Those old days of the Pentagon

Those old days of the Pentagon

When I arrived in Washington D.C. as a correspondent for daily Hürriyet in August 1987, Ronald Reagan, a Republican president, was at the White House. Then, I saw the George Bush period from the beginning. Finally, I witnessed Bill Clinton take up his position in 1993, and then I came back to Turkey.

During those six years, I had the opportunity to closely see the decision-making mechanism in Washington. I knew the majority of actors who were responsible for Turkey-related files as part of this mechanism and knew some of them very well.

In fact, many striking examples showed me that the decision-making process in Washington was actually much more complicated than we thought. I witnessed different and nuanced perspectives of different bureaucrats, as well as the conflicting tendencies in Congress when it came to Turkey. I personally witnessed some of the concrete cases.

By its nature, the dynamics related to Turkey were most complicated in Congress. For instance, in all meetings I attended in Washington, I closely observed steady supporters of Turkey, as well as the activities of Greek lobby groups, who were willing to take advantage of even the smallest opportunities to harm Turkey’s interests. One could see the Greek lobby anywhere and anytime, who were mostly in cooperation with the Armenian lobby. Eventually, the Congress was where the compliments and criticisms about Turkey were going in a dead heat. Luckily, the Jewish lobby, who supported Turkey a lot at that time, were using its influence every time and compensated the negative developments to a certain extent.

Eventually, I used to go back home with mixed feelings after every meeting.

When it comes to the U.S. Department of State, the approach toward Turkey was overwhelmingly supportive. American diplomats were aware of the importance of Turkey. On the other hand, a series of problems regarding the bilateral relations were also always arising in this building. For instance, it was impossible to leave the building without hearing somebody suggest “it is high time that Turkey took a step toward the Cyprus issue.”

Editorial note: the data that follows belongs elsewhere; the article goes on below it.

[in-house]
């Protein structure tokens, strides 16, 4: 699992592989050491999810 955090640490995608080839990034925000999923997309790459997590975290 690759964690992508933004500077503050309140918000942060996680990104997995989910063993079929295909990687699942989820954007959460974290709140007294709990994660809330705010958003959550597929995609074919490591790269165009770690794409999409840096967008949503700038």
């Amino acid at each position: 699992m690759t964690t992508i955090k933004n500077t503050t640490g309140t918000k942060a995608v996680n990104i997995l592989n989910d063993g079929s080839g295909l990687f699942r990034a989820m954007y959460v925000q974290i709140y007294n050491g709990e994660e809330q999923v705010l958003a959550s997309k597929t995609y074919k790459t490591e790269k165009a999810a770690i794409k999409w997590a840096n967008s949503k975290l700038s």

In short, there was an overall positive direction in U.S. foreign policy toward Turkey, but the problems were also on the surface and the efforts were clearly seen to find a balance when it came to Greece. However, I used to have less mixed feelings when I left the Department of State compared to what I used to feel after leaving the Congress building.

The White House had undoubtedly a positive approach toward Turkey, but their priorities were different, which usually did not include Turkey, except for the Gulf War period in 1991.

Meanwhile, there was a place in the capital of the U.S. where the compliments and expressions of admiration about Turkey were overweighing everything else. It was the Pentagon, opposite the Potomac River, where the United States Department of Defense, the Joint Chiefs of Staff and headquarters of military departments were located. This gigantic building, where I got lost every time I was there, was named after its pentagonal shape.

As a Turkish journalist, I used to have positive feelings after my visits or meetings in Pentagon every time. “Luckily, there are some people in Washington who provide unconditional and strong support to Turkey,” I used to think.

Civil bureaucrats, military officers and generals in Pentagon were the fiercest supporters of Turkey. Even before I asked any question as a Turkish journalist, they used to talk about the strategic importance of Turkey, Turkish soldiers, exemplary cooperation between the military forces of the two countries and the bravery of Turkish units during the Korean War. Most of the generals admired Mustafa Kemal Atatürk.

In addition, they were not positive about the option to balance the policy toward Turkey with other factors. It was clearly known that generals in Pentagon were always backing Turkey in all debates about Turkey in Washington. In fact, Pentagon was the biggest lobby on behalf of Turkey in Washington.

If somebody came up with a prediction that American generals would give the order put sacks over Turkish soldiers’ heads in Iraq’s Sulaymaniyah, people in Washington would have probably believed that this person lost his mind.

Similarly, back in these days, nobody would have even thought of the possibility that American generals would cooperate with groups affiliated to the outlawed Kurdistan Workers’ Party (PKK) in Syria and challenge Turkey by taking pictures together and saying “We will aggressively respond if you hit us.”

Back in these days, people would think such a situation would only be possible in a movie whose script was written by a highly creative scenarist in Hollywood.

However, a situation that could only be seen as fiction back in the days is now the reality of our day.

Sedat Ergin, hdn, Opinion